The spiral beam distinguishes the antiferromagnetic state

April 29, 2023

(Nanowerk News) Using a spiral x-ray beam generated at the Advanced Light Source (ALS), the researchers distinguish between the energetically equivalent (“degenerated”) states in the antiferromagnetic lattice (physical review B, “The antiferromagnetic real space configuration examined by dichroism in a scattered X-ray beam with orbital angular momentum”).

Work demonstrates the potential of these beams to investigate otherwise inaccessible properties, to better understand phenomena of fundamental interest and for applications such as spintronics. (a) In this experiment, circularly polarized x-rays are scattered by an antiferromagnet array with lattice defects, producing a spiral beam with orbital angular momentum (OAM) with positive and negative helicity. (b) The resulting diffraction pattern differs depending on the polarization and helicity of the beam (an effect known as dichroism). Peaks with diffraction order (H) +1 and -1 have positive and negative helicity (ℓ) respectively. Each peak has positive (red) and negative (blue) half circular dichroisms, with an inverted pattern for opposite helicities. (Image: Berkeley Labs)

X-ray beam with a twist

X-ray experiments are an important tool for understanding the electronic and magnetic properties of materials. The polarization (that is, the direction of the oscillating electromagnetic field) of x-rays is often used to investigate anisotropy or chirality. A property of x-rays that has not been used in experiments is their orbital angular momentum (OAM). X-rays with OAM have azimuth-varying phase, which means the phase rotates as the x-ray spreads out. This causes a gradient in the electromagnetic field, which can cause the bent photons to have different interactions with the material.

X-rays with OAM have a helicity of ℓ = ±1, which corresponds to whether the phase rotates clockwise or counterclockwise. Similar to how polarization is used in experiments, OAM can be used to investigate properties of chirality and magnetism, and potentially more exotic properties such as topology. It could also improve the resolution of x-ray imaging and microscopy techniques. In this work, the researchers demonstrate how helicity-dependent effects in resonant x-ray scattering (RXS) can be used to investigate the magnetic configuration of lattice.

Creates a crooked light

One way to create x-ray beams with OAM is by scattering from topological defects. Here, a square lattice of permalloy nanomagnets was synthesized on a silicon substrate. Two additional nanomagnets were inserted in the center to deform the topological edges. (a) Scanning electron microscopy image of the nanomagnet array with topological defects.  (b) The magnetic configuration, measured using a PEEM XMCD, showing the order of the antiferromagnetic lattice (a) Scanning electron microscopy image of the nanomagnet array with topological defects. (b) The magnetic configuration, measured using a PEEM XMCD, showing the antiferromagnetic order of the lattice. (Image: Berkeley Labs)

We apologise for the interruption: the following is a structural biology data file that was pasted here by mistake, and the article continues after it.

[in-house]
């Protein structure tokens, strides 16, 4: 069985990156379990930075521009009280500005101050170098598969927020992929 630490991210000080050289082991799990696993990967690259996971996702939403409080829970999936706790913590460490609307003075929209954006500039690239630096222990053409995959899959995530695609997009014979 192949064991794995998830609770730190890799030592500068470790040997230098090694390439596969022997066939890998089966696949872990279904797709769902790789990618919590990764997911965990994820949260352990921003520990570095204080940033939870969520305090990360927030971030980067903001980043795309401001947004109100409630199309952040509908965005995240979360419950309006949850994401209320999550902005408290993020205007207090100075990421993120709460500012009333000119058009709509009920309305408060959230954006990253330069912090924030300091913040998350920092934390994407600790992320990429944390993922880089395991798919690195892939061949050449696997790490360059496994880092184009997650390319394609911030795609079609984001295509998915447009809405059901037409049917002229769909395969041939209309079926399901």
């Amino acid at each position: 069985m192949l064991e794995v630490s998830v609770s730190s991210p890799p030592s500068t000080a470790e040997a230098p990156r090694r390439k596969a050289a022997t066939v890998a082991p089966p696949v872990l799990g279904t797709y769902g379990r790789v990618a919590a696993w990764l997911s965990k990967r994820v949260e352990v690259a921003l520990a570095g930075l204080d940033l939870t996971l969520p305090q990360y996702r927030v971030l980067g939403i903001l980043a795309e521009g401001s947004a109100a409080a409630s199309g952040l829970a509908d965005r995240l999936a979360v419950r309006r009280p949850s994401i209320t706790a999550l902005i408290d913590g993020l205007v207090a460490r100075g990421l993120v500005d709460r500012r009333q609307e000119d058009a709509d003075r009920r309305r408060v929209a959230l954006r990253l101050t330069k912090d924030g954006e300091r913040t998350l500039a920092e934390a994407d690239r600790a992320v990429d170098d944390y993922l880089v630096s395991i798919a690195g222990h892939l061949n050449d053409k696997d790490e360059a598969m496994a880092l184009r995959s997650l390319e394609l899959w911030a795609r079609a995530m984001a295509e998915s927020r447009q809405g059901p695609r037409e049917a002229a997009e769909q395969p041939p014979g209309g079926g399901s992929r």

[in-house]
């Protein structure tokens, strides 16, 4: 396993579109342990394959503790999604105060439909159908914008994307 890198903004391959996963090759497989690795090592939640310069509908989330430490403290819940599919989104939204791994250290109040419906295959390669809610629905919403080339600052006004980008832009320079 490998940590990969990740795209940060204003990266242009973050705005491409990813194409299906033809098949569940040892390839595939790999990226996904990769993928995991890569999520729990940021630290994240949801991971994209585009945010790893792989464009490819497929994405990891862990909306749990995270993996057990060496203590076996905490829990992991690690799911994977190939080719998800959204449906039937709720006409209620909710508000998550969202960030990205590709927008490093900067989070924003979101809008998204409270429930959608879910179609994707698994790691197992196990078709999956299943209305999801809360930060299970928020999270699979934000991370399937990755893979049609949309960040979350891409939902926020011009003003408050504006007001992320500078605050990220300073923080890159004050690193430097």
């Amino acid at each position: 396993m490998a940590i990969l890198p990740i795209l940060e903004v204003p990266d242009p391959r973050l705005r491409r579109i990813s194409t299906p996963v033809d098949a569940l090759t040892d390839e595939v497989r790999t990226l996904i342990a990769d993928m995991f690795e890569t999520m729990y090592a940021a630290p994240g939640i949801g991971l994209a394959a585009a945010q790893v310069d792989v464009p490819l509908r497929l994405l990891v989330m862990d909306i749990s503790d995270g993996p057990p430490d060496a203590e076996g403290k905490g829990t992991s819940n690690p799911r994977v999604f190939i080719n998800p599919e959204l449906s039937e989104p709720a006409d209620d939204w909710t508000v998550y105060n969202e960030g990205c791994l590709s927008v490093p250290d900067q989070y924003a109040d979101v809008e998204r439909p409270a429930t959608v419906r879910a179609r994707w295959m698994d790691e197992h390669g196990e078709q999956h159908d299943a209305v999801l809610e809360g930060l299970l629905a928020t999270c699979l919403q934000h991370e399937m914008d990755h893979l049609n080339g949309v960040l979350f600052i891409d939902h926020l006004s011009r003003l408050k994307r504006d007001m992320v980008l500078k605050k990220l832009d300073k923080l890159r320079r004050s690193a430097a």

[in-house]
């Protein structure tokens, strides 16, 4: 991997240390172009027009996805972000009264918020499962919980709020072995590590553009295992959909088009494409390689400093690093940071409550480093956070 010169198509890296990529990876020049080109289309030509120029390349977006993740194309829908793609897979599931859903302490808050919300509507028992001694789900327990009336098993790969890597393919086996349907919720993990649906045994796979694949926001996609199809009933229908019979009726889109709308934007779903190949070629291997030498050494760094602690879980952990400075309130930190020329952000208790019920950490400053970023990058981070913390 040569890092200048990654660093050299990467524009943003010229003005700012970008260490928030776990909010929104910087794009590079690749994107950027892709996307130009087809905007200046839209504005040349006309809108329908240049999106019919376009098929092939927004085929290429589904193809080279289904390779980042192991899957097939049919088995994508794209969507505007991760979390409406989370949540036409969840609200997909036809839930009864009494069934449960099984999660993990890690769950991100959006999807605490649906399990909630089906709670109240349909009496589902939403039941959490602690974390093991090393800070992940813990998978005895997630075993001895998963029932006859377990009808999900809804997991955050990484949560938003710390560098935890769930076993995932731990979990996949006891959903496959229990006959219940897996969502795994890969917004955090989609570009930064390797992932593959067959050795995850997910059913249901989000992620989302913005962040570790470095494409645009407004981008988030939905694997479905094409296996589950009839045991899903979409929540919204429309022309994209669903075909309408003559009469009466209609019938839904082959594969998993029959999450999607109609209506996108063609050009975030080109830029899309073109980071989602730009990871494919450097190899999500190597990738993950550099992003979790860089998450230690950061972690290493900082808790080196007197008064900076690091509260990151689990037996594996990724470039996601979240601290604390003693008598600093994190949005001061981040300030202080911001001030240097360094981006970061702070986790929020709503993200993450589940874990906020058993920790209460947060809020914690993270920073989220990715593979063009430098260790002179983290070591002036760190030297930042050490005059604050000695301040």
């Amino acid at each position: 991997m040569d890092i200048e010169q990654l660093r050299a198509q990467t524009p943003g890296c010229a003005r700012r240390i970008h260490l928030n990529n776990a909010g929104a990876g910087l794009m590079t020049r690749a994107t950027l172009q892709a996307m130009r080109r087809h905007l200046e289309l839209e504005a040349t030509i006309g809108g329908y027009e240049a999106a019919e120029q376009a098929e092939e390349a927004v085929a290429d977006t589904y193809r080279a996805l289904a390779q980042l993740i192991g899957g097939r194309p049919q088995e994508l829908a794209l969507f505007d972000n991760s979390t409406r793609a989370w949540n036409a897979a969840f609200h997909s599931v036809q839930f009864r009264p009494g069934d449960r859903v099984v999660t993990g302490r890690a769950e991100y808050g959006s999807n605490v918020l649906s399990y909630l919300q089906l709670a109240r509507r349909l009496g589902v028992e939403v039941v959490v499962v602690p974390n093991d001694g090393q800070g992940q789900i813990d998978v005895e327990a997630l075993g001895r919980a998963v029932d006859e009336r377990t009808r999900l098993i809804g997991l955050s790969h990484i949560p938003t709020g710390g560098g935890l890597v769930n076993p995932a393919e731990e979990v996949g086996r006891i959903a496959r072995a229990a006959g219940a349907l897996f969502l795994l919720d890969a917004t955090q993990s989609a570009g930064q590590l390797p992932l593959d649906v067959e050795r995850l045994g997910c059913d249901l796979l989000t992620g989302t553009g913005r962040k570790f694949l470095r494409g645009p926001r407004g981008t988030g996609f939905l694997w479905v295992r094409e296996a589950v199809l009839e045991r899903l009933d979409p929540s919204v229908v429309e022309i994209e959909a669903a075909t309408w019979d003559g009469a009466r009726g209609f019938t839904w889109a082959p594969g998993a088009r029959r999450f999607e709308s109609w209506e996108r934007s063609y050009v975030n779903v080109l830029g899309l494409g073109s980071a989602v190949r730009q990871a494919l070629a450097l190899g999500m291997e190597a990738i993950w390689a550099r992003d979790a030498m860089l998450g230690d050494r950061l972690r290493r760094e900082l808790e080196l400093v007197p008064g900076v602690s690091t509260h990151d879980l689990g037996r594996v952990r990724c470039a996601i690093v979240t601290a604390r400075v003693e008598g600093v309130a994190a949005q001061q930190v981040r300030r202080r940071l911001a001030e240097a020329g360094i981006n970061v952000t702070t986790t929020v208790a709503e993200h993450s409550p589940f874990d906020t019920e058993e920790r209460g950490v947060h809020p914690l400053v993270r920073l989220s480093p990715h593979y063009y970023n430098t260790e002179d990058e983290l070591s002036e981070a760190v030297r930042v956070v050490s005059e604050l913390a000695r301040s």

In ALS Beamline, photoemission electron microscopy (PEEM) with x-ray magnetic circular dichroism (XMCD) is used to image the magnetic configuration. The results showed that the arrangement of the nanomagnets is antiferromagnetic, where the direction of magnetization alternates on the adjacent nanomagnets.

To investigate what OAM rays can reveal about the antiferromagnetic lattice, RXS experiments were carried out with circularly polarized light at ALS Beamline (COSMIC Scattering). Scattering from the nanomagnets generates beams with positive and negative OAM helicities, and circular dichroism was used to compare beams with opposite helicities at different antiferromagnetic peaks.

Helicity-dependent scattering

The researchers found that the circular dichroism has a distinct pattern, which is reversed for beams with the opposite helicity. Furthermore, the antiferromagnetic lattice forms in one of two degenerate ground states, and helicity-dependent circular dichroism can be used to differentiate them. A circular arrangement of six red/blue diffraction patterns, with three showing red spots on top of blue spots, and three showing blue spots on red spots.  In the middle is the words 'Thermal cycling' Changing the antiferromagnetic ground state. When heated to 380 K and cooled back to room temperature, one of two antiferromagnetic ground states randomly forms. Here, room temperature dichroism is shown for each of the six thermal cycles. (Image: Berkeley Labs)

Since the two ground states degenerate, they will form with equal probability if the antiferromagnet is heated and returned to room temperature. To test this, the nanomagnet array was repeatedly heated to 380 K and then cooled. At room temperature, the two configurations emerge with nearly equal probability, as would be expected for random heat transfer between two degenerate ground states.

This was one of the first experiments to show how the helicity of light could be used to study magnetism. Information about the real-space magnetic configuration of lattices is usually not accessible in such experiments, so this work demonstrates the potential for OAM rays to gain information beyond what is usually obtained in other experiments.

Promising future avenues include using OAM rays in traditional antiferromagnet resonance diffraction studies, in domain and defect wall nanodiffraction studies, and, if OAM rays can be used to measure spin-specific sub-lattices, to measure spin currents directly.

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